CHICAGO – You can look great in a swimsuit and still be a heart attack waiting to happen. And you can also be overweight and otherwise healthy.
A new study suggests that a surprising number of overweight people – about half – have normal blood pressure and cholesterol levels, while an equally startling number of trim people suffer from some of the ills associated with obesity.
The first national estimate of its kind bolsters the argument that you can be hefty but still healthy, or at least healthier than has been believed.
The results also show that stereotypes about body size can be misleading, and that even “less voluptuous” people can have risk factors commonly associated with obesity, said study author MaryFran Sowers, a University of Michigan obesity researcher.
“We’re really talking about taking a look with a very different lens” at weight and health risks, Sowers said.
In the study, about 51 percent of overweight adults, or roughly 36 million people nationwide, had mostly normal levels of blood pressure, cholesterol, blood fats called triglycerides and blood sugar.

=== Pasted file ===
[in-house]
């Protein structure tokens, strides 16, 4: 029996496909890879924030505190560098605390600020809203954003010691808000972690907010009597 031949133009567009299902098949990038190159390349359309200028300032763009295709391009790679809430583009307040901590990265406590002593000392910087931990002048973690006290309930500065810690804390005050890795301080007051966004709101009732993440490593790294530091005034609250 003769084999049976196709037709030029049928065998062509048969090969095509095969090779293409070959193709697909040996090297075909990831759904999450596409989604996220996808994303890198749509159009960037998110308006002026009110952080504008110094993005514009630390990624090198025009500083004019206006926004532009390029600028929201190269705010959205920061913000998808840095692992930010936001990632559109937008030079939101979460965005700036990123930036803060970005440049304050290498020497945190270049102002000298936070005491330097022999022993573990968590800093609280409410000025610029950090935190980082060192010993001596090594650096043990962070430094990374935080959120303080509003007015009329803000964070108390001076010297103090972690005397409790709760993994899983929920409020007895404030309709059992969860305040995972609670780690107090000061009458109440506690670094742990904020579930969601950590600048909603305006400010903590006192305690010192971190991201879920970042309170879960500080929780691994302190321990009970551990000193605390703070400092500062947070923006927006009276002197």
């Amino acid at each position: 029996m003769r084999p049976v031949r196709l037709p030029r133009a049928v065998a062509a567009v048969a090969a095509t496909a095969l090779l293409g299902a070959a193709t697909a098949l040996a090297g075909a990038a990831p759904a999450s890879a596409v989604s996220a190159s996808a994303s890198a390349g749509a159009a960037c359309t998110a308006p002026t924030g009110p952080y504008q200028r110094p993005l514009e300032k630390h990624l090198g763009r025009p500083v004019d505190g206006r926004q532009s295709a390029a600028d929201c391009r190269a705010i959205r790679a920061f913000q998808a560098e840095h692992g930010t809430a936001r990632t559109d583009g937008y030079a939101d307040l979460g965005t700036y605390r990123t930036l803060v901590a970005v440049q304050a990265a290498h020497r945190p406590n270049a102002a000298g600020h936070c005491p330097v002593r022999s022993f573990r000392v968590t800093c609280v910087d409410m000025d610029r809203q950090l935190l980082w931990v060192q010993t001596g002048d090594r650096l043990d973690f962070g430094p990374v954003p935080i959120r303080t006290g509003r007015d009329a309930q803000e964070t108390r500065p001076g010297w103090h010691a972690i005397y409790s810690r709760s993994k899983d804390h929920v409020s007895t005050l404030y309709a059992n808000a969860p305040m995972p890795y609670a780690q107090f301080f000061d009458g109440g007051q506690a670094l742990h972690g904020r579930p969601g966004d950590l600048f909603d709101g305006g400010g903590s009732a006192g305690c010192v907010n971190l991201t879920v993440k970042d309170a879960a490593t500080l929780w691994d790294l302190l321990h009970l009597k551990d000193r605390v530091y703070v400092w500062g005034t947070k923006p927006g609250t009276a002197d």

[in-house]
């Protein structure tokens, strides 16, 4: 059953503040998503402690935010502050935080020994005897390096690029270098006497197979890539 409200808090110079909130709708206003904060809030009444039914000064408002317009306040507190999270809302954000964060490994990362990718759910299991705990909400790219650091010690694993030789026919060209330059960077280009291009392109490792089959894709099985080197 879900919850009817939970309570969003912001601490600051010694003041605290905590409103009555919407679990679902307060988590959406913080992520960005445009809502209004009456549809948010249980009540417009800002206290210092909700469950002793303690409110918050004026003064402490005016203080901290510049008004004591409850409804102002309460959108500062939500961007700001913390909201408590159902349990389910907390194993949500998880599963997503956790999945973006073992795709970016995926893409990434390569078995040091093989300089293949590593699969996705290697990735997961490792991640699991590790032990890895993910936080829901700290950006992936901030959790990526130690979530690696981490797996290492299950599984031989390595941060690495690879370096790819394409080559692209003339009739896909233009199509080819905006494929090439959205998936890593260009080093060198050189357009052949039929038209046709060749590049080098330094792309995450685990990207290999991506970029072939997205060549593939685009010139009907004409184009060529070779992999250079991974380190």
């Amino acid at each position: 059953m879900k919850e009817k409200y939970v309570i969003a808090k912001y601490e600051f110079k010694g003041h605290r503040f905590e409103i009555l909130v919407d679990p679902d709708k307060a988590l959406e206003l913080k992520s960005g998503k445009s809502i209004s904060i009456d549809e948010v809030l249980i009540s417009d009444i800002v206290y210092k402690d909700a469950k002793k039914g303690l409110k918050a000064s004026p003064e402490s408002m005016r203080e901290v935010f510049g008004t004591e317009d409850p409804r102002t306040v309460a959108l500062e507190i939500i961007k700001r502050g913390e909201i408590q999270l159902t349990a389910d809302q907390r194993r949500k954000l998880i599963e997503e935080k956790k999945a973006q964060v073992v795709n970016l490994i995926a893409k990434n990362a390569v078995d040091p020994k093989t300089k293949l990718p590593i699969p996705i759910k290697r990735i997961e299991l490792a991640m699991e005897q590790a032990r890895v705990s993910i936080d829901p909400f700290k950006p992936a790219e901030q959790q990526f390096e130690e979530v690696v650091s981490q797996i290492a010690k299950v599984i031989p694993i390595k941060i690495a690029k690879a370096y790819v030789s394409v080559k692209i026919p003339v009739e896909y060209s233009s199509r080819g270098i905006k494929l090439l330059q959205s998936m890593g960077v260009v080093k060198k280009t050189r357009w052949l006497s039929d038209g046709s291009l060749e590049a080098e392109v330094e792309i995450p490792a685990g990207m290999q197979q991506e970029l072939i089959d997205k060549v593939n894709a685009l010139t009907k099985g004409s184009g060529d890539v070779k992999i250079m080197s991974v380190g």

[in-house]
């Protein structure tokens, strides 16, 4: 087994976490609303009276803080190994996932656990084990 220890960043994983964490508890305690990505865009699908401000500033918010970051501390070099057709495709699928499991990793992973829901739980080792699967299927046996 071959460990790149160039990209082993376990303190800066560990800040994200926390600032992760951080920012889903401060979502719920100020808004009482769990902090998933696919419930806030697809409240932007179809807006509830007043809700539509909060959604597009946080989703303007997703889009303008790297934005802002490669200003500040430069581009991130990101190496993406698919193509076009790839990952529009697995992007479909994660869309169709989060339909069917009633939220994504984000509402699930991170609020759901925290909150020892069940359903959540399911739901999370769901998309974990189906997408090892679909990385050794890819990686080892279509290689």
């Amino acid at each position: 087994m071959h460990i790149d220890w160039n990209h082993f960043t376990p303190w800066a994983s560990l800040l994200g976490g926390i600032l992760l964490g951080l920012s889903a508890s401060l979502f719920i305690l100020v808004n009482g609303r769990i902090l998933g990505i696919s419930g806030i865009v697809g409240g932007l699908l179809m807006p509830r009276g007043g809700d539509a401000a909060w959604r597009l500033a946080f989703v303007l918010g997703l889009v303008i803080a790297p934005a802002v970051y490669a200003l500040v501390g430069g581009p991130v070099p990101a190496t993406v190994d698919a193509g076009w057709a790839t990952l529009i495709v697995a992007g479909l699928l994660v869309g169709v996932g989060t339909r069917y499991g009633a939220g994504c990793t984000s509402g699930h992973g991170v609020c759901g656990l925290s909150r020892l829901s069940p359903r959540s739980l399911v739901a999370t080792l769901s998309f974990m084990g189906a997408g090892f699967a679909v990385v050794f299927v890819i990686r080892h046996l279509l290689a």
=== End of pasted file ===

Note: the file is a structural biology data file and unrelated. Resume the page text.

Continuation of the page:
Almost one-third of obese adults, or nearly 20 million people, also were in this healthy range, meaning that none or only one of those measures was abnormal.
Yet about a fourth of adults in the recommended-weight range had unhealthy levels of at least two of these measures. That means some 16 million of them are at risk for heart problems.
It’s no secret that thin people can develop heart-related problems and that fat people often do not. But that millions defy the stereotypes will come as a surprise to many people, Sowers said.
Even so, there’s growing debate about the accuracy of the standard method of calculating whether someone is overweight. Health officials rely on the body mass index, a weight-height ratio that does not distinguish between fat and lean tissue. The limits of that method were highlighted a few years ago when it was reported that the system would put nearly half of NBA players in the overweight category.
A number of experts say waist size is a more accurate way of determining someone’s health risks, and the study results support that argument. The new study appears in Monday’s Archives of Internal Medicine.
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